Countless people have said: "So, you know these men are sexist, do you?" Or: "What have these poor men done to deserve this?" In short: no, and nothing. Nor am I saying that I believe the majority of men behave like this towards women. Most men I know wouldn't dream of cat-calling a woman, or asking a stranger about her pubic grooming habits. But I know that sexism is a problem, that the majority of women have been victims of it. Much like the men in the video, they haven't done a thing to deserve it.

The other argument I often see from people who don't want to face  sexism (and one all over the comments section on Green's video) is that men and women equally face such harassment or gender issues. Men I know have talked about how difficult it is to be a man and that they face oppression in their everyday lives, even though many don't realize their own privilege. To me, that's like saying you're an oppressed white person, but I guess if you're a Fox News pundit then that sentiment might actually be validated, but I digress. The point is that no matter how you slice it, gender issues are not the same, hence why this video is so disarming. If gender issues were the same, then this video would seem like normal everyday street harassment, not something the targets of Green were taken aback by nor anything that aroused (pardon the pun) any kind of surprise in the viewer. Sure there are issues in the world that solely affect men and are a few instances where sexism works in favor of women (for example in custody battles) but these often stem from stereotypes about females (females as carers in the custody battle scenario), forming a circular issue. Sexism against women is typically actually the root, but often times people are slow to acknowledge this.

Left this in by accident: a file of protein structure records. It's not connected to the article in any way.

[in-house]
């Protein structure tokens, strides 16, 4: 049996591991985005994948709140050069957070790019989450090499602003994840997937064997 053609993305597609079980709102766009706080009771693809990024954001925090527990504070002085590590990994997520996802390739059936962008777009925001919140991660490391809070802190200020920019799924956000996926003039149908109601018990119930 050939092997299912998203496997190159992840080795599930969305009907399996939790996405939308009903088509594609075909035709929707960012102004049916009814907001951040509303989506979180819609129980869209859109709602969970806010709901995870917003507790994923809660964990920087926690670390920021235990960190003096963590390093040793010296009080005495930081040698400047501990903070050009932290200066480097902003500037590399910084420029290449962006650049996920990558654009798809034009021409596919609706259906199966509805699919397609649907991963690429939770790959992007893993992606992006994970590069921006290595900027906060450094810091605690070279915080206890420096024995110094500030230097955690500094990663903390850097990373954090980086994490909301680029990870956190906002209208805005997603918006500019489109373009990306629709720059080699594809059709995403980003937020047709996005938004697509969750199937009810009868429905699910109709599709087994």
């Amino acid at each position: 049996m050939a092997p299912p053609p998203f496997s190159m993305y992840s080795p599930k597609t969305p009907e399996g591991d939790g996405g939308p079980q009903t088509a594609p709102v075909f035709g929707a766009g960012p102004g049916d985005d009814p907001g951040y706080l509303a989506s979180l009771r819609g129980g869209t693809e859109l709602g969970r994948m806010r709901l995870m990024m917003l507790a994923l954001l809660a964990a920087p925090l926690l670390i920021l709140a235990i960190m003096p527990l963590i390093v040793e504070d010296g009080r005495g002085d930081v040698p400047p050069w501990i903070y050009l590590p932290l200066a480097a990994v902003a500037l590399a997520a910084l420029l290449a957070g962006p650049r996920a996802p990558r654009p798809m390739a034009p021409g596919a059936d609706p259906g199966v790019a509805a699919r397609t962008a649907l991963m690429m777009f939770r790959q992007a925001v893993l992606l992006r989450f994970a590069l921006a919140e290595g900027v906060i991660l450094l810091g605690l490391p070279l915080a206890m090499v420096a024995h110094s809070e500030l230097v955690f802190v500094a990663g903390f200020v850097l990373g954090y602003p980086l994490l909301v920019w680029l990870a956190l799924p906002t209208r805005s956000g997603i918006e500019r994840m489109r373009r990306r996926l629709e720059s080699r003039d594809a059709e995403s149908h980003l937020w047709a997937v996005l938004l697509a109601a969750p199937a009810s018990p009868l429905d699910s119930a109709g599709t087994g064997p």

Green says on the issue:

The experiment also proves that while, yes, women are sometimes sexually aggressive to men and, yes, men are sometimes objectified by women, it is simply false to say the issue is the same for both genders. When I asked men what sexual harassment they had encountered, the few that had something to offer spoke of "one time, with one woman, 10 years ago". My father, who is a rather handsome chap, only cited a drunk woman on the bus asking him to go home with her about 30 years ago. Women will often be able to give you an example from that week, that day even. If it were an equally pressing issue for men and women, why were the men I approached so taken aback? 

Overall, I found this to be an interesting and entertaining look at sexism that really got its point across. Whether or not people choose to listen to that point is up to them, but I sincerely hope they do. It is a message worth listening to and a question worth pondering. Besides, don't these men have mothers, sisters, cousins, grandmothers, daughters, aunts and friends they wouldn't want to see harassed in such a manner? And if so, why make other women uncomfortable? What is stopping us from confronting the issue head on and trying to make a grand change is society and why is there such a push back? Let me know what you think in the comments below.

1 comment:

  1. Very cool. You should check out this short movie another woman made. This experiment reminded me of this one: